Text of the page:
July 15, 2021

Story by Lena Gershenov,  Animal Behaviorist, New York.  Instagram- PetsNCharge

Many people adopt a feline companion without knowing much about their needs and care.Veterinarians are trusted without hesitation.

The heinous procedure that many vets continue to recommend to clients is declawing.

It’s barbaric but remains a huge revenue-generator and easy to market as a non-invasive way to protect your furniture and make a cat easier to handle. What many people don’t understand is how critical claws are to a cat’s well-being and that removing them causes physical and behavioral issues.

This is what happened to Magnus, a Bengal cat who was adopted in 2016 by a couple who were first time pet owners.

Hybrid cats such as these are not for the inexperienced. If unprepared, people can misinterpret normal Bengal sounds and behaviors as being aggressive.

In Magnus’ case, he was taken to a vet who advertised as an exotic cat specialist but mishandled him in every way.

First by putting him on a diet that caused constant intestinal issues. (hybrids are Obligate Carnivores).

Then the vet talked the owner into having Magnus declawed because he was a hybrid. Within months after the declawing, Magnus began limping on his left paw and exhibiting behavioral problems common to declawed cats.

His owners complained about inappropriate peeing, not understanding that stepping into a litter box of sharp clay litter was like walking on glass to a declawed cat. He also started biting (of course, he did — he was in pain!).

The vet tried to cover up his botched declawing by labeling Magnus with behavioral Issues and prescribing ever-increasing amounts of Prozac.

The declawing vet also recommended Magnus be kept in a dark, quiet space where for the next five years he had very little interaction because his owners were now afraid of him. He was not picked up, cuddled or loved; he simply existed in this small room with hard floors, a box filled with clay litter and a small amount of dry food that did not provide him with adequate nutrition.

In June 2021, his owner decided to surrender her aggressive hybrid cat.

That’s when I was called to foster Magnus. As an animal behaviorist who has worked with feral cats — and hybrids — for over 35yrs, the rescue group that contacted me knew this would be his best chance of being correctly assessed and rehabilitated.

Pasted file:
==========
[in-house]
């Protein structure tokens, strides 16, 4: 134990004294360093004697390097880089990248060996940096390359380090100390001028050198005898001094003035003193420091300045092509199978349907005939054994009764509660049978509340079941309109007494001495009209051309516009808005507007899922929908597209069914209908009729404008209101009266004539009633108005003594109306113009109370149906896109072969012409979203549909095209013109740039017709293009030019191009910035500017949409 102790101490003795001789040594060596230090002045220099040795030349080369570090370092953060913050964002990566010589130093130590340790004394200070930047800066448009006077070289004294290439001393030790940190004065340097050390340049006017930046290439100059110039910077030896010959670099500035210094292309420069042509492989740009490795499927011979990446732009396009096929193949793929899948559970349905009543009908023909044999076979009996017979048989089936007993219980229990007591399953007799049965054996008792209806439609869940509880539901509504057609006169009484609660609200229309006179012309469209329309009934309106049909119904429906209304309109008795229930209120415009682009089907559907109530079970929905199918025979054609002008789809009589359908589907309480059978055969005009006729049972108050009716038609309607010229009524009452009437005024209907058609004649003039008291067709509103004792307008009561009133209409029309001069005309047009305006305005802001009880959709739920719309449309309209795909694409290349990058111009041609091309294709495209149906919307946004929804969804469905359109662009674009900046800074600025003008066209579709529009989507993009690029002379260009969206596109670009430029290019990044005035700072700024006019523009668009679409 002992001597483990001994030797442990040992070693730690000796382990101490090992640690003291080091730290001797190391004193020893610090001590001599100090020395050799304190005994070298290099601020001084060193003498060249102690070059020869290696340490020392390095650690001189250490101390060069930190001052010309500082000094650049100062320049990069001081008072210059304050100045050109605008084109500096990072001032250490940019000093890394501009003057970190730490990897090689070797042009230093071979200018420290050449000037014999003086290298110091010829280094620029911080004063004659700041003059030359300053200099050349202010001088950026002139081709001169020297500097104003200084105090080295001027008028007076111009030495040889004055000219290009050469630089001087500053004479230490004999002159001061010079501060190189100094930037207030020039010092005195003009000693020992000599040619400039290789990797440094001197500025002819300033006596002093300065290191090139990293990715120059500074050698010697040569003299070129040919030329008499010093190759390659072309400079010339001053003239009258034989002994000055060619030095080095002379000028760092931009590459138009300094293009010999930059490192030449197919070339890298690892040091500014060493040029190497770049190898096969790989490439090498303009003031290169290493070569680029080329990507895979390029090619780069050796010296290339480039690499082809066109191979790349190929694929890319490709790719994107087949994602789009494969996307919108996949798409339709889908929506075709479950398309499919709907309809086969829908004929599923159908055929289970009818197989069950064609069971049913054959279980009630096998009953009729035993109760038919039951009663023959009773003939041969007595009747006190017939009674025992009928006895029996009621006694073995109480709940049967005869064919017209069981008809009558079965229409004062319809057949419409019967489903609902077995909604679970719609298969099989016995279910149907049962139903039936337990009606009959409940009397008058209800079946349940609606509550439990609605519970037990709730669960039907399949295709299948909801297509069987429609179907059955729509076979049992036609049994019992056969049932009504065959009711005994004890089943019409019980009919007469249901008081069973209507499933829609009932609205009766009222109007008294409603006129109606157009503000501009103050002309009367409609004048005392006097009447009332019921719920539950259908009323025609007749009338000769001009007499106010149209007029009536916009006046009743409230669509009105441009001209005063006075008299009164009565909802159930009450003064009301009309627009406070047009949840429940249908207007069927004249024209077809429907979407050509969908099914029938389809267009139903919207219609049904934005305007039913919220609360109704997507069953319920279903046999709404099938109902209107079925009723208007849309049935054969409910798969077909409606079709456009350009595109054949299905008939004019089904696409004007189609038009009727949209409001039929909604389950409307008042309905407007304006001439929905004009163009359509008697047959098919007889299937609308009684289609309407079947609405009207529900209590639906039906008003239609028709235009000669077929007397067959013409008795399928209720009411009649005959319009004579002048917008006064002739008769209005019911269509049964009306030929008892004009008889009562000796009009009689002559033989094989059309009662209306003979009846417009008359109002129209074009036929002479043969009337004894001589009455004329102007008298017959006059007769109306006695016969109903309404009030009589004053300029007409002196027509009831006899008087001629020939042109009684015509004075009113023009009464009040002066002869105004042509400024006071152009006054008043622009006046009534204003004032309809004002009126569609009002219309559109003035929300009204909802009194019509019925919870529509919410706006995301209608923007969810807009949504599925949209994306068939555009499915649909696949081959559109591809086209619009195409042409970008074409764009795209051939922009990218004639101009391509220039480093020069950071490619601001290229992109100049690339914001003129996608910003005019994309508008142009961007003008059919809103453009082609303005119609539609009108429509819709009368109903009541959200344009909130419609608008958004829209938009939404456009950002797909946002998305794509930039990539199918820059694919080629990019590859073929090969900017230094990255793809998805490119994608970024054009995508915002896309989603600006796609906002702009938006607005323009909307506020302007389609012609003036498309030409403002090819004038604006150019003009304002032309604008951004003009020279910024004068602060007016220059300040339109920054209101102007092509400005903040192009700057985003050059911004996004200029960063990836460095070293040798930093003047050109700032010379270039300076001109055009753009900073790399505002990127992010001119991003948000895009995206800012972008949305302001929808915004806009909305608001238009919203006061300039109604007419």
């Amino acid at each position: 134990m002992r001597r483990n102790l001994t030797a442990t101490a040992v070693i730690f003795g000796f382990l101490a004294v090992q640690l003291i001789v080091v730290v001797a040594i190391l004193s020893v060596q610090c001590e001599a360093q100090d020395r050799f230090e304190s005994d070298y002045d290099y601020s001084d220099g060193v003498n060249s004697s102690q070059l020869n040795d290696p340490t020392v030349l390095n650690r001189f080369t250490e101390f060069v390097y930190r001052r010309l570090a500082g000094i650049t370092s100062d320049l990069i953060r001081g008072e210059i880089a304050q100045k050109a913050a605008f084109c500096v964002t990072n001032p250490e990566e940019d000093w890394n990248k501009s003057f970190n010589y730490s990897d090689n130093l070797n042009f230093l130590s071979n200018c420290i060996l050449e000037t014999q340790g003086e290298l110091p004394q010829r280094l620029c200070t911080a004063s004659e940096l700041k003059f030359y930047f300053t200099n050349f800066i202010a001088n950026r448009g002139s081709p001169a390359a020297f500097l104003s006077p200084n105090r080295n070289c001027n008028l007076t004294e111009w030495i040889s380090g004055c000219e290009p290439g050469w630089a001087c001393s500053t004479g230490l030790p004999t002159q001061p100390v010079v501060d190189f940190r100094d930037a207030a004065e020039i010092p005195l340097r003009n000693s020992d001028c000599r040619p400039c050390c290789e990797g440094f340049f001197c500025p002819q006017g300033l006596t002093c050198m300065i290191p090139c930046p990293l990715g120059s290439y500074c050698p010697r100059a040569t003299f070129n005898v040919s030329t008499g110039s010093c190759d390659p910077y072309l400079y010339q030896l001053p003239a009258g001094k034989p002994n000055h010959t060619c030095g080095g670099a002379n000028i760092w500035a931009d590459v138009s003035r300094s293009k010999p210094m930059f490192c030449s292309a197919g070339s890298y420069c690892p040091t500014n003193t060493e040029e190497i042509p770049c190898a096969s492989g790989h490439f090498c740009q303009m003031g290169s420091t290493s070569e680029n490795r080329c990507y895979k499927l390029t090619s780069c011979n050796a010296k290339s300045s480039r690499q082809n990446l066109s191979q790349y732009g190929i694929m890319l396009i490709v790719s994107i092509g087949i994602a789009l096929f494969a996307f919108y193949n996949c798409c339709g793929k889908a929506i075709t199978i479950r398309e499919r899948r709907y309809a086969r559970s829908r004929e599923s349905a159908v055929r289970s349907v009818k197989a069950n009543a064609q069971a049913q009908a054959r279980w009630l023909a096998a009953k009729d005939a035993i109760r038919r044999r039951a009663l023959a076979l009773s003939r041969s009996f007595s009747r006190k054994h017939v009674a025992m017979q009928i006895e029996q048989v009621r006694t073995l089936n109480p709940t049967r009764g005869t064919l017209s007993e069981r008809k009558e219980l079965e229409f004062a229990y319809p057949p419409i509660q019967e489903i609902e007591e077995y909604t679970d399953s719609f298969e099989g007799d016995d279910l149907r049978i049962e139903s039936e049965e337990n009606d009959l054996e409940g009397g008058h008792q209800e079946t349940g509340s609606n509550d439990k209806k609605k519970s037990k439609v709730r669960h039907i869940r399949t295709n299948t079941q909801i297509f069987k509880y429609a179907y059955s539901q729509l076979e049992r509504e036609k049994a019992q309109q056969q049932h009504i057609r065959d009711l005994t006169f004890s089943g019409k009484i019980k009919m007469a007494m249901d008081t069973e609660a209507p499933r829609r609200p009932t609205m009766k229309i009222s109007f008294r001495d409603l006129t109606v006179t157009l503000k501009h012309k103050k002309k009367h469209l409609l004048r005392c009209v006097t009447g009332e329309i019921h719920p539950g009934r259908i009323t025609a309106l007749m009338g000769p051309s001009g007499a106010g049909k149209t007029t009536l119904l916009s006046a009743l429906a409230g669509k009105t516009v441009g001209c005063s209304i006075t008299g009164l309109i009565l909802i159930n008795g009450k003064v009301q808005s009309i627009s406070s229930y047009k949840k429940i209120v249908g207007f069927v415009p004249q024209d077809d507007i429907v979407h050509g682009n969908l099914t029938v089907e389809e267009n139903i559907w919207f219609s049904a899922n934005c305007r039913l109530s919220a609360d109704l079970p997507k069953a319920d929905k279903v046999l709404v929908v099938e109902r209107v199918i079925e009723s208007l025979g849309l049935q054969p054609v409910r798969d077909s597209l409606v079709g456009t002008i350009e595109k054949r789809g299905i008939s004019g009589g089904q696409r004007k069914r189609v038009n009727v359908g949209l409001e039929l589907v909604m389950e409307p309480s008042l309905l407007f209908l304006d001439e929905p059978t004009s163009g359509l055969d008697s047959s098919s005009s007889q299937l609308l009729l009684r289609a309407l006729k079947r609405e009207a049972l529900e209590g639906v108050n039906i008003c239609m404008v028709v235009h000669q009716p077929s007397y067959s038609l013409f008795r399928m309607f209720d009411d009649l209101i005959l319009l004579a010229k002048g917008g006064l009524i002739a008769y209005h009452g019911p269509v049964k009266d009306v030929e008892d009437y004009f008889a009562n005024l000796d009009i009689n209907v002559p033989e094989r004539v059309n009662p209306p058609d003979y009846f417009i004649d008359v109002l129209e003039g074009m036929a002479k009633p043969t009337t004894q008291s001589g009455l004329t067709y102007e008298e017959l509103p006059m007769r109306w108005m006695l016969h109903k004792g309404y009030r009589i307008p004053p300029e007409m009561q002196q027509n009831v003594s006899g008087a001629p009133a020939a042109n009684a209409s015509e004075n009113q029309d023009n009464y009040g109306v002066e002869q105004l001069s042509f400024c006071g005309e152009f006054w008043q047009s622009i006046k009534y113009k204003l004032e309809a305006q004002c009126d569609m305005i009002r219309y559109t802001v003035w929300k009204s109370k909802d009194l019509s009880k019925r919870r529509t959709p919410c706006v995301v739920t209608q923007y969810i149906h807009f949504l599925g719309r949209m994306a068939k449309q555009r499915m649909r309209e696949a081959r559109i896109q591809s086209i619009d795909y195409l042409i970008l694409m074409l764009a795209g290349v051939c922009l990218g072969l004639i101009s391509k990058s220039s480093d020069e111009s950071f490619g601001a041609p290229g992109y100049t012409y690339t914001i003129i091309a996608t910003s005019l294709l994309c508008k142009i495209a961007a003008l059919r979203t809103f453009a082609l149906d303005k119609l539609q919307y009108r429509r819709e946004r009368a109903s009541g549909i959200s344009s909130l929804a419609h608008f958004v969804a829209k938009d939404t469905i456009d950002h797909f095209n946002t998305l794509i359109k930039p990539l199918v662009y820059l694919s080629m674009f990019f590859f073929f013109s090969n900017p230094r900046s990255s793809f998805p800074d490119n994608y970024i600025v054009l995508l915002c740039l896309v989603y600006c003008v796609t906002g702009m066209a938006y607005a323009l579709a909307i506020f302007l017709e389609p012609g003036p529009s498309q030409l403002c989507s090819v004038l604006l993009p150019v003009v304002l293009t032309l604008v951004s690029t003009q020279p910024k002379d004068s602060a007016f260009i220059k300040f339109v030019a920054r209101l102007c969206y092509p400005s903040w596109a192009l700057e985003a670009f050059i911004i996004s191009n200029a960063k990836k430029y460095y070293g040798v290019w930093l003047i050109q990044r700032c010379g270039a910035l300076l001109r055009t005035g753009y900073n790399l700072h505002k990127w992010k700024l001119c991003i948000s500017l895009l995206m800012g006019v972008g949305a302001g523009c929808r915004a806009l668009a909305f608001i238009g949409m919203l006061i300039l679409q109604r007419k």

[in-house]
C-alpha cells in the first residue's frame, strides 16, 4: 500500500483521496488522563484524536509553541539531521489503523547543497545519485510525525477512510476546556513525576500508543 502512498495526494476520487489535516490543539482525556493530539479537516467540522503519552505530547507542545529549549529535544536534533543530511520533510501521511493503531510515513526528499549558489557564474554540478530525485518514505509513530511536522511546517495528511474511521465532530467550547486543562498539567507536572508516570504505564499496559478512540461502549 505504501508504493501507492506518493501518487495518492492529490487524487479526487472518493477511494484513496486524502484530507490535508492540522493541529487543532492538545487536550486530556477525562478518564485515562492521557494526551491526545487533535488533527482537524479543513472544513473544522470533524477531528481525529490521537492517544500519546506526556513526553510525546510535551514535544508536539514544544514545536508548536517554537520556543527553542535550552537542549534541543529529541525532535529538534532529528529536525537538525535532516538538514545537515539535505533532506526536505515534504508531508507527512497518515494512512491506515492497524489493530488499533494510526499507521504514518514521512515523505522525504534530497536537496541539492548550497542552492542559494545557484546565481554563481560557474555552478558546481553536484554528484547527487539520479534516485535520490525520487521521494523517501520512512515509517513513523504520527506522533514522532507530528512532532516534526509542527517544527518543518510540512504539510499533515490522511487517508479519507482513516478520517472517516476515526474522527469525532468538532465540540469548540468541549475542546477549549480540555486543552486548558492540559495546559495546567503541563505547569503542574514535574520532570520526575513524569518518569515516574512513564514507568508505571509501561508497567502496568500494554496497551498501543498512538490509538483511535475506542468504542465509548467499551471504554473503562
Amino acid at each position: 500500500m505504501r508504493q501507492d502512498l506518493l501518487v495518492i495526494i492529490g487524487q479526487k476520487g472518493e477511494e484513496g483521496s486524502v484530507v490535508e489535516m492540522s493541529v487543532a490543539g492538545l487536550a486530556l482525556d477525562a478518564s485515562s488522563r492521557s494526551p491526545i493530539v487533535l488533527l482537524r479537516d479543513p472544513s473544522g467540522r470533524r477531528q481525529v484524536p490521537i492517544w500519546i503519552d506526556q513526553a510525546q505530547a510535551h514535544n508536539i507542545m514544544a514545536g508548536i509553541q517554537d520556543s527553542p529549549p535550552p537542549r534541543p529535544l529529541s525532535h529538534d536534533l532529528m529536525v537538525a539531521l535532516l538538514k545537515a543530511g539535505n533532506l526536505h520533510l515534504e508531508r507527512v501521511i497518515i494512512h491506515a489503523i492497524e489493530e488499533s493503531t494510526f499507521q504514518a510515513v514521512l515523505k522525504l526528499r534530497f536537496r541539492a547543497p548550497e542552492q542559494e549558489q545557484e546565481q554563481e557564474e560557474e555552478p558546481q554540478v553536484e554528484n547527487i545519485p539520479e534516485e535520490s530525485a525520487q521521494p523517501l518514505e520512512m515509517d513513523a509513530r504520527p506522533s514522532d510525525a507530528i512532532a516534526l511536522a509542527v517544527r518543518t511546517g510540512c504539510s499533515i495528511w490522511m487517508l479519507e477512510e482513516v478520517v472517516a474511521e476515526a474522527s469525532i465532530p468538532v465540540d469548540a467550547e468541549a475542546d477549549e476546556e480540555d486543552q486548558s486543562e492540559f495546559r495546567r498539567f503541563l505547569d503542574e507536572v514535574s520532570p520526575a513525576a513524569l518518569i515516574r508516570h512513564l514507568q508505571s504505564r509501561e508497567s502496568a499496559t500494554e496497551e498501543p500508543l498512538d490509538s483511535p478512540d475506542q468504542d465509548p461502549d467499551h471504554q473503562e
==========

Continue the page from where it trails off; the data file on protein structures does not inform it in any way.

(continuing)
Before Magnus arrived I reviewed his medical records to get a better picture before meeting him. It was so clear that this was a case of bad declawing. In an effort to get more details since his file was missing the surgical notes and all the pages pertaining to the declawing, I followed up and called this vet who readily admitted — despite the procedure being illegal here in NY — that he does hundreds of declaws a year and does a stellar surgical job so it can not be from anything he did.  He also said he declaws dogs.

I was certain Magnus’ behavioral issues stemmed from painful declawed paws and Prozac (can make hybrids more aggressive). I knew that I could help him.

Magnus arrived a very angry Bengal. I immediately placed a calm trainer cat with him who is wonderful with scared fosters. Watching her reaction to him said it all

Magnus was in pain and not an aggressive cat. I knew Chloe could offer comfort and teach him to trust again. I coaxed him out of his carrier with a treat so that I could watch him walk. It broke my heart to see him try to maneuver on his wrists in an attempt to avoid the pain of putting pressure on his feet.

When I first tried to pet him, he did bite, but very lightly. I did not move away, as I needed to convey to him that he could trust me, that I wasn’t going to retaliate or punish him. In order to make him more comfortable, I covered the floor with soft mats and filled the litter boxes with a type of litter appropriate for a declawed cat.

The next day, my vet thoroughly examined Magnus; he was x-rayed to check for bone fragments that can be left behind or regrowth, he was free from these excruciating declaw complication. Magnus was given pain medication to break the pain cycle before starting Gabapentin to alleviate the nerve pain. The Prozac was discontinued(we did not need to ween him as it turns out his owner had not been consistently administering it over the past 2 months).

Providing correct medication and environment led to an incredible and fast transformation! Magnus began moving around, talking and greeting me at the door every morning. He became interested in playing with toys and exploring the cat tree. And, finally, I knew my work with him was finished when he was fully comfortable being picked up and held.

In two short weeks, he went from a miserable, misunderstood cat (that easily could have fallen through the cracks and been euthanized due to being “aggressive”) to a sweet, loving boy ready to find a forever home.

We are hoping that Magnus will be able to live a relatively pain free and happy life in his new home.

He been adopted into a loving home who understand his special needs and will provide endless love to this incredible Cat.

Here’s Magnus in his new home.